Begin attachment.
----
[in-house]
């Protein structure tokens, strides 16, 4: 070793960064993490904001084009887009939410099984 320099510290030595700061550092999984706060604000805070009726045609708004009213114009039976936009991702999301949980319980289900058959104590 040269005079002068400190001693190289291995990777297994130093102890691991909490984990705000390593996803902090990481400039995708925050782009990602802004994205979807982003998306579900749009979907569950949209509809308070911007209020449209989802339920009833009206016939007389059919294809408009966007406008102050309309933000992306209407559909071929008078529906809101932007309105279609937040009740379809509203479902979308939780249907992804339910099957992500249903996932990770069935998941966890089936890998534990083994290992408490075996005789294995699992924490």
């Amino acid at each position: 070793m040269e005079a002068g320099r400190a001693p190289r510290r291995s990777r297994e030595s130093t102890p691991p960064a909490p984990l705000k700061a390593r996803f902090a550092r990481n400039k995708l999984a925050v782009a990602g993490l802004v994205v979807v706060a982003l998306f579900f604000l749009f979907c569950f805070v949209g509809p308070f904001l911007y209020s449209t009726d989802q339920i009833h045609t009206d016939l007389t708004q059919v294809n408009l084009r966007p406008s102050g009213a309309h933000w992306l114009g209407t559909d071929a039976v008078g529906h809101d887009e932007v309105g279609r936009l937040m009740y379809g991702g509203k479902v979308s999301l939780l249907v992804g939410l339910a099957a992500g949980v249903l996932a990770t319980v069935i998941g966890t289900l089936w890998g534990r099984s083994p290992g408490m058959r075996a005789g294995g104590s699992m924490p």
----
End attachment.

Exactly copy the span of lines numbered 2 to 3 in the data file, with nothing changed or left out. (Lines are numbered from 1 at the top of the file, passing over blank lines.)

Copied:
């Protein structure tokens, strides 16, 4: 070793960064993490904001084009887009939410099984 320099510290030595700061550092999984706060604000805070009726045609708004009213114009039976936009991702999301949980319980289900058959104590 040269005079002068400190001693190289291995990777297994130093102890691991909490984990705000390593996803902090990481400039995708925050782009990602802004994205979807982003998306579900749009979907569950949209509809308070911007209020449209989802339920009833009206016939007389059919294809408009966007406008102050309309933000992306209407559909071929008078529906809101932007309105279609937040009740379809509203479902979308939780249907992804339910099957992500249903996932990770069935998941966890089936890998534990083994290992408490075996005789294995699992924490």
């Amino acid at each position: 070793m040269e005079a002068g320099r400190a001693p190289r510290r291995s990777r297994e030595s130093t102890p691991p960064a909490p984990l705000k700061a390593r996803f902090a550092r990481n400039k995708l999984a925050v782009a990602g993490l802004v994205v979807v706060a982003l998306f579900f604000l749009f979907c569950f805070v949209g509809p308070f904001l911007y209020s449209t009726d989802q339920i009833h045609t009206d016939l007389t708004q059919v294809n408009l084009r966007p406008s102050g009213a309309h933000w992306l114009g209407t559909d071929a039976v008078g529906h809101d887009e932007v309105g279609r936009l937040m009740y379809g991702g509203k479902v979308s999301l939780l249907v992804g939410l339910a099957a992500g949980v249903l996932a990770t319980v069935i998941g966890t289900l089936w890998g534990r099984s083994p290992g408490m058959r075996a005789g294995g104590s699992m924490p």